Center Park is a joint venture between the Dizengoff Center and the LivinGreen company, an Israeli company that has helped pioneer soil-less aquaponic and hydroponic farming solutions. Not long ago my dad and I joined a tour of the rooftop gardens to see how this unique farm offers a method of cultivating vegetables, leafy greens and herbs without soil in an urban environment.
The farm grows only local species, according to the season and is open to the general public for tours and workshops. We were shown the biodynamic bee hive, below, and learnt the purpose of the bees' important activity. We saw the nursery for tree seedlings and the garden built to attract butterflies and to teach their environmental value. We were taught about energy efficiency and the actions taken to reduce the carbon footprint of the Dizengoff Center. There is a domestic biogas system at the farm that demonstrates how organic waste can be turned into gas using microbes, which can be used for cooking and operating generators.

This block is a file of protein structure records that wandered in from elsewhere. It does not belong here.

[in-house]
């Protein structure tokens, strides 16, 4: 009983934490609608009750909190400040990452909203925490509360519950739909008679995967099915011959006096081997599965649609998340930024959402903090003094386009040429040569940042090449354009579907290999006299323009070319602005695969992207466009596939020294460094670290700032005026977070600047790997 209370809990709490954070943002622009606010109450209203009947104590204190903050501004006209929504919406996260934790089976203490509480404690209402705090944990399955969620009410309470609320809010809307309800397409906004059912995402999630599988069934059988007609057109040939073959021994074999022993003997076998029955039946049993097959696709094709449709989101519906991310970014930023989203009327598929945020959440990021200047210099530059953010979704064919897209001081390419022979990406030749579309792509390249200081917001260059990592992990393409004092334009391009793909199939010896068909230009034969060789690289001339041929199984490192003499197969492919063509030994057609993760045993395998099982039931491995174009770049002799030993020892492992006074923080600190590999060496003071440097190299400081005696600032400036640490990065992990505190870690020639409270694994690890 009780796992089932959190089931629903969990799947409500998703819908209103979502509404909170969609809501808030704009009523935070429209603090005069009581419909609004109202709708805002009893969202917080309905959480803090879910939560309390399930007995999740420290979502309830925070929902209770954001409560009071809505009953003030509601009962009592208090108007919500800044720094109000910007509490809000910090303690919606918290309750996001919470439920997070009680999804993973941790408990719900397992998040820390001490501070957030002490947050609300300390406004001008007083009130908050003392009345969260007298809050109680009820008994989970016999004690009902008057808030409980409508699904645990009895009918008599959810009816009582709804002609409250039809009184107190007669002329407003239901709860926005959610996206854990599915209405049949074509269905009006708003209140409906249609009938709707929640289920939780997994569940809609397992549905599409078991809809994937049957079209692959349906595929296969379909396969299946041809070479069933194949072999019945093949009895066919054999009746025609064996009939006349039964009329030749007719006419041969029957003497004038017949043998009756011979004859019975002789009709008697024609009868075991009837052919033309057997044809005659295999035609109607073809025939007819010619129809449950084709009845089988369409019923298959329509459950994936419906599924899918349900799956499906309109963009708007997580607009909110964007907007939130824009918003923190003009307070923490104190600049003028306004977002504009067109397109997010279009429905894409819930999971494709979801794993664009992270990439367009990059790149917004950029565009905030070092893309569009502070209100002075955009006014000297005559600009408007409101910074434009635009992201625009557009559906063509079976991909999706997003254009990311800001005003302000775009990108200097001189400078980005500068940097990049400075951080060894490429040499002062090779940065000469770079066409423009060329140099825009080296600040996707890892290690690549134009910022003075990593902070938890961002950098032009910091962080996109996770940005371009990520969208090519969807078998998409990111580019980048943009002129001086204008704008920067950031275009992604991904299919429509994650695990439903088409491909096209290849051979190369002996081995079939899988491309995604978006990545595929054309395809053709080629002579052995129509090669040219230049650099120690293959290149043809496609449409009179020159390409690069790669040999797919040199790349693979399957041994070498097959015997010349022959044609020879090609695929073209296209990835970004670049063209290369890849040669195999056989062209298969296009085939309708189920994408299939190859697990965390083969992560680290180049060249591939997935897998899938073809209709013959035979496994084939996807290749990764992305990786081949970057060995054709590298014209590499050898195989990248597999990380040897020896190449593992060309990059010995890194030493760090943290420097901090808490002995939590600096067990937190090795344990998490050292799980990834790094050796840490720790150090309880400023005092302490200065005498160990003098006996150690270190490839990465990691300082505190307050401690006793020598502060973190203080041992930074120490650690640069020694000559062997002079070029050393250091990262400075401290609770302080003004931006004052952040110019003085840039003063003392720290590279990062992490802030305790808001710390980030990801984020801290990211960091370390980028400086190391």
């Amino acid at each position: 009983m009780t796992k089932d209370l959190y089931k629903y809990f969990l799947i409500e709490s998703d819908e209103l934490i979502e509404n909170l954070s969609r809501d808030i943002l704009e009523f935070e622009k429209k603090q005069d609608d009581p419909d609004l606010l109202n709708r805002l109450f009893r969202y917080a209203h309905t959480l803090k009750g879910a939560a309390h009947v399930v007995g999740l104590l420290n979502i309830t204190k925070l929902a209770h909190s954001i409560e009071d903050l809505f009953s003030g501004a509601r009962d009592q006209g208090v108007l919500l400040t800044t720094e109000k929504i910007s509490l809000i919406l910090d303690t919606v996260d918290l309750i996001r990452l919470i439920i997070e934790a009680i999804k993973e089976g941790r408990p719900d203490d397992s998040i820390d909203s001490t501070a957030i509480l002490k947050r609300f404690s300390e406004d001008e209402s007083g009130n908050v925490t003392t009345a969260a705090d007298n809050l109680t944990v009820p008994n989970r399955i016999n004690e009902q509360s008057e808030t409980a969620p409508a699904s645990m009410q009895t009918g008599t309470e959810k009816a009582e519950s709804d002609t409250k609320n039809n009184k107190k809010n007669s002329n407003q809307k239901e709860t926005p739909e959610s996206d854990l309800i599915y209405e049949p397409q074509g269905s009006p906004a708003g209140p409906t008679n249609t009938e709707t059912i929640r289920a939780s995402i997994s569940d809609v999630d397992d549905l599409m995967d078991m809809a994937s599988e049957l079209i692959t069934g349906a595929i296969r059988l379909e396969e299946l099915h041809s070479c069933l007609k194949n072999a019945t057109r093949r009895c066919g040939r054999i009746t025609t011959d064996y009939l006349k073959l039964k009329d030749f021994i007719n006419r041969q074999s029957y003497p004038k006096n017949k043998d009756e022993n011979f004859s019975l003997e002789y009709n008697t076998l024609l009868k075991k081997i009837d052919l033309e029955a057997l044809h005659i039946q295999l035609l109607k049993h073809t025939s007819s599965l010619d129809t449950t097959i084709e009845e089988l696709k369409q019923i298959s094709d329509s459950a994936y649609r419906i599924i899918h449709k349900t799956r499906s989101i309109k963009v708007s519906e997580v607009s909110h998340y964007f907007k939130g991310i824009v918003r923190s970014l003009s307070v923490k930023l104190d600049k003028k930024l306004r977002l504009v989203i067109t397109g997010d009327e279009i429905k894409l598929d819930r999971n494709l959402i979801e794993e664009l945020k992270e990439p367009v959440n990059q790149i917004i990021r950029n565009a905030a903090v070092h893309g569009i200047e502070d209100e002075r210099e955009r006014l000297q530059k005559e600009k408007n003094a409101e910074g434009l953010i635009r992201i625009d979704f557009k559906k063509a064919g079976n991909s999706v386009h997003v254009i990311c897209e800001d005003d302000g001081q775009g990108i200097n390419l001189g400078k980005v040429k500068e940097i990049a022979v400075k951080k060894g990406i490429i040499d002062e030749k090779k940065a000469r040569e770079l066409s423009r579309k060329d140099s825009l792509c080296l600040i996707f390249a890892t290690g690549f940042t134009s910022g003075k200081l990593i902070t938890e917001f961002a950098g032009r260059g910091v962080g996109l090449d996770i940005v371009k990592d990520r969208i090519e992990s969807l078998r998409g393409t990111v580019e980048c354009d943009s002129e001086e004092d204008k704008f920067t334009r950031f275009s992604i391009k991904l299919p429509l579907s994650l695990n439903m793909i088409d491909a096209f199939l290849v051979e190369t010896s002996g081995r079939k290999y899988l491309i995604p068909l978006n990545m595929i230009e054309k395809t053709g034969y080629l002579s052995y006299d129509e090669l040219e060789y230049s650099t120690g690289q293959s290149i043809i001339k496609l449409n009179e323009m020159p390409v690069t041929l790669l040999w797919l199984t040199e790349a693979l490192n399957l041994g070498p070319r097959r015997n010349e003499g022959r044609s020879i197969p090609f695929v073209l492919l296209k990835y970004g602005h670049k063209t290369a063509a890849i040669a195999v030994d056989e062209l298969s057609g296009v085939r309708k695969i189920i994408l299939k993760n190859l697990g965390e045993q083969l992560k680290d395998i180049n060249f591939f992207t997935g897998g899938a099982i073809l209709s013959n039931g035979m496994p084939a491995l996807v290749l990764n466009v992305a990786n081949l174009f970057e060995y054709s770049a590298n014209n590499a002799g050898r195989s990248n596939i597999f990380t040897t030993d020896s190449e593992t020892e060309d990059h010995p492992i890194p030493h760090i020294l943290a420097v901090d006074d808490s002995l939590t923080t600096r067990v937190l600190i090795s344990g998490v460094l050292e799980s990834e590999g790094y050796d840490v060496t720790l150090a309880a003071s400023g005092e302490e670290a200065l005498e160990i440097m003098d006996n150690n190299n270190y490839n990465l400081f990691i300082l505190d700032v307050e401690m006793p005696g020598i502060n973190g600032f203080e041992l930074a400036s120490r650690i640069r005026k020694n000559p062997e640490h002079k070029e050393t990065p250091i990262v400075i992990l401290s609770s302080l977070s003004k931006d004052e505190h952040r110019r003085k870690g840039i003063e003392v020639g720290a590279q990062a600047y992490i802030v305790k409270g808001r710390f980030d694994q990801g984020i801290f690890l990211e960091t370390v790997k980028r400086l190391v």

Vegetables being grown at Center Park include lettuce, chard, celery, spinach and green onions. While the farm does have some soil-based plants at the site, the crops grown for consumption are using the aquaponic and hydroponic methods, which means growing food plants in water without any bedding whatsoever, with the nourishment materials being dissolved in the water. Advantages of the methods are the lightweight nature of the system compared to soil, as well as the simple installation and easy ability to grow food. Apparently three or four times the amount can be grown using these methods than in the ground, which can be a very good solution for the future in order to feed people in urban areas. In addition, the techniques are so simple you only need two or three farmers to produce thousands of vegetables per month.